Laboratory Equipment

It is necessary to equip a forensic laboratory equipped with modern scientific instruments to ensure problems can be thoroughly investigated and that test results will be reliable. Forensic Document Examination Services possesses equipment needed to deal with even the most complex document problems. Included in its inventory are the following:

Video-Spectral Comparator (VSC-1)

The VSC-1 and VSC-4CX are instruments designed to detect the different optical properties of document materials. Unlike the VSC-1, the VSC-4CX is a portable instrument that can be taken outside the laboratory to examine documents in law offices, court rooms or other off-site locations.

VSC testing is non-destructive and does not alter the appearance or condition of a document. These instruments are particularly effective at detecting alterations to documents, restoring erased entries, revealing original writing that has been obliterated, obscured or overwritten and differentiating inks that cannot otherwise be distinguished by the naked eye.

Inks from different writing instruments often react differently when illuminated with ultraviolet and infrared light. These differences can easily be detected with the VSC-1 and VSC-2CX.

 

Quality Optical Microscopes


The most important instrument in the document examiner's arsenal is the optical microscope. Usually, critical evidence attesting to the genuine or spurious nature of a questioned document cannot be seen by the naked eye.  The stereo-microscope provides a 3-dimensional view of an area of interest. 

Some stereo-microscopes are manufactured to lower standards. FDES only uses high quality instruments to examine document evidence.

Despite their ability to inspect 3-dimensional objects, stereo-microscopes cannot generate highly magnified images often needed to determine which of two intersecting entries was made first. A binocular microscope equipped with coaxial illumination is better suited for this purpose.

 

Electro-Static Detection Apparatus (ESDA)

The Electro-Static Detection Apparatus (ESDA) provides the document examiner with a non-destructive technique for detecting impressions in paper that are invisible to the naked eye. The ESDA can also reveal the relative sequence of entries in ledgers, journals or medical records.

FDES specialists use this instrument to restore handwritten impressions on anonymous letters and detect documents that have been fraudulently altered or back-dated. Restored impressions are preserved using adhesive-coated acetate sheets.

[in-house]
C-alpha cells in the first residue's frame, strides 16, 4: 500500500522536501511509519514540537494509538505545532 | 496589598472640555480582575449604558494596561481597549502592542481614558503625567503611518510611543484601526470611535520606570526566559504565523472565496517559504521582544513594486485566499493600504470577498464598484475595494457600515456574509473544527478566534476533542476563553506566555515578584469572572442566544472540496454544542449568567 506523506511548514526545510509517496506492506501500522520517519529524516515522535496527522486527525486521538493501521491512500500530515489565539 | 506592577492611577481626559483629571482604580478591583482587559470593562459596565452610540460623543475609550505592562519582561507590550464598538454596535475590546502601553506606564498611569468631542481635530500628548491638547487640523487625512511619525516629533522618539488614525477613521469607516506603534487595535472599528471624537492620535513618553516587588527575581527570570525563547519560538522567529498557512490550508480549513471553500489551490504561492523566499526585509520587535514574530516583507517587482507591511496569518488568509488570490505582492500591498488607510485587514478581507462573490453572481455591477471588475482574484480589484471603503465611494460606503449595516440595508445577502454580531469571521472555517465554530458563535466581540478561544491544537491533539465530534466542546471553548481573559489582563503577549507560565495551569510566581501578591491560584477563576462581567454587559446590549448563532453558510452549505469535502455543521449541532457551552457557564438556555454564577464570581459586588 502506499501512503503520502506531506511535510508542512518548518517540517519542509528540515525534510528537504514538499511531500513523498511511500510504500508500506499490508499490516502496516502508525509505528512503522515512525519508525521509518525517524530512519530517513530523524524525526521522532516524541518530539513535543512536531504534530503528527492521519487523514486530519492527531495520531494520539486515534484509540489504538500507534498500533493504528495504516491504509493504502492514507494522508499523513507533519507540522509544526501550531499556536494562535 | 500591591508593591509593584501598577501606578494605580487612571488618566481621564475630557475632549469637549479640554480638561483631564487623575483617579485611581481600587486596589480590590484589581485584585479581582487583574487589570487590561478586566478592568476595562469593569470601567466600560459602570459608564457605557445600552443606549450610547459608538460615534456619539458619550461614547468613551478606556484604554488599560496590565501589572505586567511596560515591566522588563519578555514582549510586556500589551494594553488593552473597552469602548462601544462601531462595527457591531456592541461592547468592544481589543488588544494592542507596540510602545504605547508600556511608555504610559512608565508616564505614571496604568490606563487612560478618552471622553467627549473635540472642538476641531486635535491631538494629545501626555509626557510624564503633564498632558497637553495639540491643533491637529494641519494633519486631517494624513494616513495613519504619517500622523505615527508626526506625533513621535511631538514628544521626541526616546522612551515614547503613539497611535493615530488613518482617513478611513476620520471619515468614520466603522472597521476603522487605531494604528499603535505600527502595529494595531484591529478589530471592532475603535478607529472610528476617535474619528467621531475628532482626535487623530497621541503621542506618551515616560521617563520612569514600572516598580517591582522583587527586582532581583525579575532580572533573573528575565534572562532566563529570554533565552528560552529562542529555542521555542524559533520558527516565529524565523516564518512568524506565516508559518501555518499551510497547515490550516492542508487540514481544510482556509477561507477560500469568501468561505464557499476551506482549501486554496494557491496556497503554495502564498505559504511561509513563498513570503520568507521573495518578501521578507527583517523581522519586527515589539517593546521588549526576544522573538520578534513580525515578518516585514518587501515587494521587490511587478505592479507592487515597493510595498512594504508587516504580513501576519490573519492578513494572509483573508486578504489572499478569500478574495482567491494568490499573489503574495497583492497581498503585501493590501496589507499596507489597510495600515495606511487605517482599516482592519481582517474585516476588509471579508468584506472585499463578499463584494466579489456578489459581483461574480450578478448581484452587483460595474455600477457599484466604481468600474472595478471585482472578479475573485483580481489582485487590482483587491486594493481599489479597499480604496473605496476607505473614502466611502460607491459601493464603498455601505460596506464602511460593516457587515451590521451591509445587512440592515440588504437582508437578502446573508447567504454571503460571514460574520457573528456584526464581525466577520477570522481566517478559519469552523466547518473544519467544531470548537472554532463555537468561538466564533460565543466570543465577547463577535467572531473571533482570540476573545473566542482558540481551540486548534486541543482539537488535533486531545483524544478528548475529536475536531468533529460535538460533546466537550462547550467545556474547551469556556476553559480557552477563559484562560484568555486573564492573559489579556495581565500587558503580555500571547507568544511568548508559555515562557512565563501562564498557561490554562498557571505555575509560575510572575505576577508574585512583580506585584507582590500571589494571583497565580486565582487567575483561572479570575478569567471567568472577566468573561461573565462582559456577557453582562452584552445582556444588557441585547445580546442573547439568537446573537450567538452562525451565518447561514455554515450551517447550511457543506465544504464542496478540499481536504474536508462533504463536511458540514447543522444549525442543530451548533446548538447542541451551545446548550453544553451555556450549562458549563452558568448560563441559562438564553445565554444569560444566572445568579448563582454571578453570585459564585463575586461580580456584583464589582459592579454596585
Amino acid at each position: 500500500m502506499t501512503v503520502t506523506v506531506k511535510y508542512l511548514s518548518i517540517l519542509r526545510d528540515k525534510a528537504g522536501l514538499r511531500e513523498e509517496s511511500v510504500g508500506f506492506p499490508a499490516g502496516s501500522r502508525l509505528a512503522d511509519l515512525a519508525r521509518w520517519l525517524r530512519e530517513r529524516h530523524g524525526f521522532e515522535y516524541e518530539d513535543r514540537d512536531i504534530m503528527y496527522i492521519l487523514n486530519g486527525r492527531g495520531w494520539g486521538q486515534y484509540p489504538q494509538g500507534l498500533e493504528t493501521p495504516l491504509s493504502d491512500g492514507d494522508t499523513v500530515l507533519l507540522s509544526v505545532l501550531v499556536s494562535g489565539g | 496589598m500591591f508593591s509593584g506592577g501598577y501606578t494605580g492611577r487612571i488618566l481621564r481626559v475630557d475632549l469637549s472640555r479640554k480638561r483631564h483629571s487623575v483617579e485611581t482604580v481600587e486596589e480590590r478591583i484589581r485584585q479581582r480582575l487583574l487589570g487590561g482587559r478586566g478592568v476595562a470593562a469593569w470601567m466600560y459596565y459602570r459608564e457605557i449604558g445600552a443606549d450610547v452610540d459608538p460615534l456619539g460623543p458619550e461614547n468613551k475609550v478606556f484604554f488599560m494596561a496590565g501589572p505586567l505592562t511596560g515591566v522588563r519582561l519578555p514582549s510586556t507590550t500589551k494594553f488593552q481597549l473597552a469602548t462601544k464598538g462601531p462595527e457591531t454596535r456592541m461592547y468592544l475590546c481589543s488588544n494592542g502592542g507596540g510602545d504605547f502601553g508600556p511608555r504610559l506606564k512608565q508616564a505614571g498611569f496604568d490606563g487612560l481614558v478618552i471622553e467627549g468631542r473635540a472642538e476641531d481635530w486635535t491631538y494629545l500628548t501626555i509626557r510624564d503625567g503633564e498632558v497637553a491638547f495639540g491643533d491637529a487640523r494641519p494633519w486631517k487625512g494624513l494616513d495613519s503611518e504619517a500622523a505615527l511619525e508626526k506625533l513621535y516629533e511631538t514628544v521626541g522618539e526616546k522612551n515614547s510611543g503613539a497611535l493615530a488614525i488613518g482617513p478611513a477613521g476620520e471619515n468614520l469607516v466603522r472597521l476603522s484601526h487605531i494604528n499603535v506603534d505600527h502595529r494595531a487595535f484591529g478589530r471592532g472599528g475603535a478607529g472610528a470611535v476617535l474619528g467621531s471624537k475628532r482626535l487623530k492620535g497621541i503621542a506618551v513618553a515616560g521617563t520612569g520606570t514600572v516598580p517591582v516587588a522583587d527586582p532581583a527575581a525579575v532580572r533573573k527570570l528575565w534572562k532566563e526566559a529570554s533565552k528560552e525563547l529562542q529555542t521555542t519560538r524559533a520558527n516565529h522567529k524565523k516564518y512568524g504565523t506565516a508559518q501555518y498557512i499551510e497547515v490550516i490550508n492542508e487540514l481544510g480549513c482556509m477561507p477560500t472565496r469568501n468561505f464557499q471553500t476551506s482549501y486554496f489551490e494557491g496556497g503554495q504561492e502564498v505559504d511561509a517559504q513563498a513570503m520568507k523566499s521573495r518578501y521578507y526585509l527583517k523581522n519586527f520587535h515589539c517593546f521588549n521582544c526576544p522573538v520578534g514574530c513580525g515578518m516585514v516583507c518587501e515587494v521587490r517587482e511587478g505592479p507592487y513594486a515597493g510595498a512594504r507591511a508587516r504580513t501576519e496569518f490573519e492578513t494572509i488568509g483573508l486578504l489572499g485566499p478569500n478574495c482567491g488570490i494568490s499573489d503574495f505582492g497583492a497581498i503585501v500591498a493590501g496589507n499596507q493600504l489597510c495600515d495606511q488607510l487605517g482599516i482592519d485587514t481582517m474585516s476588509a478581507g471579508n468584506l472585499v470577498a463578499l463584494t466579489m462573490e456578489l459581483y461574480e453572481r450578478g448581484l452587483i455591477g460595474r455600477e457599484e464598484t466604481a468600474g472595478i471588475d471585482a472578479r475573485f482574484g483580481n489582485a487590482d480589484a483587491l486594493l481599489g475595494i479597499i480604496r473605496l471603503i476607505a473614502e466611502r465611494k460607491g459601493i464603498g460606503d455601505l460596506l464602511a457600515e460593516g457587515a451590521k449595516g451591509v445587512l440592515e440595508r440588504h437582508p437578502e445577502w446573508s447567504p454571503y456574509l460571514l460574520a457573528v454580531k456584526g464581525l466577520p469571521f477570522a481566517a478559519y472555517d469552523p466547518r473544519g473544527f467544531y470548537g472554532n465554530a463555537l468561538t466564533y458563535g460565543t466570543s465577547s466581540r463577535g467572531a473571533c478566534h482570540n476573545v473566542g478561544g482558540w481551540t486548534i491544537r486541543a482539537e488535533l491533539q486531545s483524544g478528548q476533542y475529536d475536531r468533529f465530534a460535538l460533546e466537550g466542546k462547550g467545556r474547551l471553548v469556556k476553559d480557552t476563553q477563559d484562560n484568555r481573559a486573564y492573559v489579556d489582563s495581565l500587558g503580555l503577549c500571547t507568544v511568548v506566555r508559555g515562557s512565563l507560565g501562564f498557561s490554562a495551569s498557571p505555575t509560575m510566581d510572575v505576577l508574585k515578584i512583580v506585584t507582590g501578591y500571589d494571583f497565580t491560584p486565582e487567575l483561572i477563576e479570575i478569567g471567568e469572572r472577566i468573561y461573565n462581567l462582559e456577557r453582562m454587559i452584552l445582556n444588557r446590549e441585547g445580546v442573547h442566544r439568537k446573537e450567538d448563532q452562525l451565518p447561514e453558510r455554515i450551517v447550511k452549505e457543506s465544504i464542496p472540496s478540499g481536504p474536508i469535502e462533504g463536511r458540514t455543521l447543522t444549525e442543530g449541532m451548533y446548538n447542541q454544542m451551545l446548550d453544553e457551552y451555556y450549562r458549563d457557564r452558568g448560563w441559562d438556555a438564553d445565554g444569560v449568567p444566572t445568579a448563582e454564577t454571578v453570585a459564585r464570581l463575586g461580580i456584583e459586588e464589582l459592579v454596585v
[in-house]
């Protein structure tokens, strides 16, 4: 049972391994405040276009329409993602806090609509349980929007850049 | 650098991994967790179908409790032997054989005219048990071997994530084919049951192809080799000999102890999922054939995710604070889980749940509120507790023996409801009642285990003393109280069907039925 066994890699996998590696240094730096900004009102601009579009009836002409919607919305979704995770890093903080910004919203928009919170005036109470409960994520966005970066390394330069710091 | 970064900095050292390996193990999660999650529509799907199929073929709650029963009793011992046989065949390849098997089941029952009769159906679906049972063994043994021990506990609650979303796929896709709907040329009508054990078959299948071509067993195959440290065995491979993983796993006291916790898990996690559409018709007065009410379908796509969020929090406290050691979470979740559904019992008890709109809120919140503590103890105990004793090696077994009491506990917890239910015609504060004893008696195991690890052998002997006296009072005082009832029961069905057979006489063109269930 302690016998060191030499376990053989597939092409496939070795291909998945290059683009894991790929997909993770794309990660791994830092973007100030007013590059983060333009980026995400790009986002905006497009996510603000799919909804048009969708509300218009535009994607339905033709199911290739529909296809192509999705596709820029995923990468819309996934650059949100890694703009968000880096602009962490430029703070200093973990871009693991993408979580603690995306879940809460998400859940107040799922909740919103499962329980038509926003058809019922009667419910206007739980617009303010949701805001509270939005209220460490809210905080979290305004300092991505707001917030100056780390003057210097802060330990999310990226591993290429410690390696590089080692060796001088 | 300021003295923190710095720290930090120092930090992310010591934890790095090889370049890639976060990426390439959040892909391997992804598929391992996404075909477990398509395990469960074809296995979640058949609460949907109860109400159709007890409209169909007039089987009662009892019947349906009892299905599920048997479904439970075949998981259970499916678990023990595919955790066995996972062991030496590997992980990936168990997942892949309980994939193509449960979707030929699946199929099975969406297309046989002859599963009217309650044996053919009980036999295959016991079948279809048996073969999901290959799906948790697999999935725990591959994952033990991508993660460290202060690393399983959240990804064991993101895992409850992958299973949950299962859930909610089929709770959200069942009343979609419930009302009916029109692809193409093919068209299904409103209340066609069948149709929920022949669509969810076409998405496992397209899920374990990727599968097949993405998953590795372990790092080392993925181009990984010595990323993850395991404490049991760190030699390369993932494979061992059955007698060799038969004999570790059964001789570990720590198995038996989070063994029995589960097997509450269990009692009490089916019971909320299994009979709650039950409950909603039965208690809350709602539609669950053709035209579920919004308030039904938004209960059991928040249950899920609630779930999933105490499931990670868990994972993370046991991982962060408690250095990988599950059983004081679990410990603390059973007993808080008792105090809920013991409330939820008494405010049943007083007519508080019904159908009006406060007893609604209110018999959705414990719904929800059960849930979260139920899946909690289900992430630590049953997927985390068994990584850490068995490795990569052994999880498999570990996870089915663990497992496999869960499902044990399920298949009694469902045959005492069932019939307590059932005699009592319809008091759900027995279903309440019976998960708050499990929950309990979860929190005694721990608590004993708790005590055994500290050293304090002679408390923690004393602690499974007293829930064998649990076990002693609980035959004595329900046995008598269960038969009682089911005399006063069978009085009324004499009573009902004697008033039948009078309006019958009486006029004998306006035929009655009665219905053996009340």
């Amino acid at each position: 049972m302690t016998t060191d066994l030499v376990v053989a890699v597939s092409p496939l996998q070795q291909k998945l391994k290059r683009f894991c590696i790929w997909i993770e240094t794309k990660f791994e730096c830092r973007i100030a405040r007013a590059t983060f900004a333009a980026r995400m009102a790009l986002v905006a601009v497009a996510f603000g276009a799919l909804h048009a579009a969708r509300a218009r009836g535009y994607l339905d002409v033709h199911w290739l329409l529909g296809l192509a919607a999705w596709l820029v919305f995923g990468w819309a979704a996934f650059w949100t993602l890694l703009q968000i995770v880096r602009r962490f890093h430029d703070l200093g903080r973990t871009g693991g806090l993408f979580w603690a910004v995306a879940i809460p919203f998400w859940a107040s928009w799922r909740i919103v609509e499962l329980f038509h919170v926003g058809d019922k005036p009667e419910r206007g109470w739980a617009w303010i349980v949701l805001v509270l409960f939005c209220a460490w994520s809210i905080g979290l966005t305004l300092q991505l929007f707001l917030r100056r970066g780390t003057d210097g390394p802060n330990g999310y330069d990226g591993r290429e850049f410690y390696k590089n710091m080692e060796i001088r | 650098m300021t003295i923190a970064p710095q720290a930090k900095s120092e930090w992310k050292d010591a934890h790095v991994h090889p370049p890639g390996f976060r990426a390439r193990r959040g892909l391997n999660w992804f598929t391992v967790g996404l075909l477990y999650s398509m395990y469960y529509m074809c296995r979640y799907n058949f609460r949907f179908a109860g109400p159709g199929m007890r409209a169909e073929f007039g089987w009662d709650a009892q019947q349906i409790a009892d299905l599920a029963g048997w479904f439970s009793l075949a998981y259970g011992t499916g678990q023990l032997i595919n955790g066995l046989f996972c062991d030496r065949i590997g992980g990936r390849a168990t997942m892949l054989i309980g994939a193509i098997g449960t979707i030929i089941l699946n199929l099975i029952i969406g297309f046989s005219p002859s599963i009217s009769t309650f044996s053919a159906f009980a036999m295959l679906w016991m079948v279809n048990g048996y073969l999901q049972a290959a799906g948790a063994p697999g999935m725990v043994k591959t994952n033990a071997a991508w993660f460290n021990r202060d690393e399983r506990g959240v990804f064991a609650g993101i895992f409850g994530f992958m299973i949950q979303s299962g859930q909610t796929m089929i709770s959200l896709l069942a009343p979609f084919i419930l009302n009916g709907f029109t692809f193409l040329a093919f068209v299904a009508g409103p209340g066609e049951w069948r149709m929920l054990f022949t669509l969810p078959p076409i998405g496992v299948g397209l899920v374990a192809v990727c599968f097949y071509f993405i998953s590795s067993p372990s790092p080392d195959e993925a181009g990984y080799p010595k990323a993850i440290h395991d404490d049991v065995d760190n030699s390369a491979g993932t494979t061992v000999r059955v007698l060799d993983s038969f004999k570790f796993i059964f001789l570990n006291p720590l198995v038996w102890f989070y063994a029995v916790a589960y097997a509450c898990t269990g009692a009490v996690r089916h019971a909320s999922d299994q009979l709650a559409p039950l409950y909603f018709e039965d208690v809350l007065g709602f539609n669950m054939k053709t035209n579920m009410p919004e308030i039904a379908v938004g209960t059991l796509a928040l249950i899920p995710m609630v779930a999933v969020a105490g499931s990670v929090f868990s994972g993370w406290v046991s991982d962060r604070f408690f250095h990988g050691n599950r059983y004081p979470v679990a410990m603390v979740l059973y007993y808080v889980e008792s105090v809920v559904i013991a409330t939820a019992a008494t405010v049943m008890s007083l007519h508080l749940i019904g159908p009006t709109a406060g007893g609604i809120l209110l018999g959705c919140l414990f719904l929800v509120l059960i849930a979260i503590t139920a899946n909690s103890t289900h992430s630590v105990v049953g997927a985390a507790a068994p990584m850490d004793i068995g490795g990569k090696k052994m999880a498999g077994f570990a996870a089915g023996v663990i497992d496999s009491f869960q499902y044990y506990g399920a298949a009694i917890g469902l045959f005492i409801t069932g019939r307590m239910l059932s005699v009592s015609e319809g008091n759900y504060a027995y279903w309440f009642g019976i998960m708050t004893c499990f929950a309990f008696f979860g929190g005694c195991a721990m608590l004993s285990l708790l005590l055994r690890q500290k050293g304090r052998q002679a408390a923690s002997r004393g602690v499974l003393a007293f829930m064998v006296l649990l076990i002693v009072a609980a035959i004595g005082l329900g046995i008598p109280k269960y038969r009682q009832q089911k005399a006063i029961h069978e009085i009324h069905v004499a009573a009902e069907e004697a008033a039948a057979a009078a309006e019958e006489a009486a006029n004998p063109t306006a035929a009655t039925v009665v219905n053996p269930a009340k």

Miscellaneous Equipment

Light Sources

The application of chemical eradicators, the removal of information with erasers or the application of foreign adhesives can affect the fluorescence of document materials. FDES experts use short and long wave ultraviolet light sources to detect the presence of erasures and to locate foreign adhesives used when repairing documents or resealing envelopes. Written entries erased by chemicals or erasers and the application of adhesives can often be restored by examining suspect documents under ultraviolet light.
 Fiber optic light guides
 Ultraviolet (fluorescent) lighting
 Ring light illuminators
 Infrared (tungsten)
 
 

Calibrated Measuring Devices

Altered multi-page documents can contain substituted pages which replace those that have been removed. Typewriting added to a document is usually misaligned with other typewritten information on the page. FDES employ calibrated micrometers and rulers to measure paper dimensions accurately. Typewriter measuring grids are used to detect misaligned typed characters.

Some equipment, such as the ESDA, must be operated in a controlled environment to achieve optimum results.  Ambient  conditions are closely monitored and maintained within acceptable limits to ensure accurate results.

. Graticule eyepieces
  Typewriter grids
  Micrometers
  Hydrometer
  Rulers
 
 

Digital Imaging System 

Digital imaging technology provides a fast and cost-effective alternative to capturing and storing document images by using conventional photographic techniques.

FDES employs digital cameras and flat-bed scanners to record and preserve the contents of documents. Once images are captured, digital filters can be used to restore obscured information on a disputed document. Images viewed through a microscope are recorded with analog or digital cameras. Dye-sublimation, inkjet and laser printers are used to generate photo-quality color prints.

  Flatbed scanners
  Digital cameras
  Frame grabbers
  Adobe Photoshop Software
  Image Pro Plus Software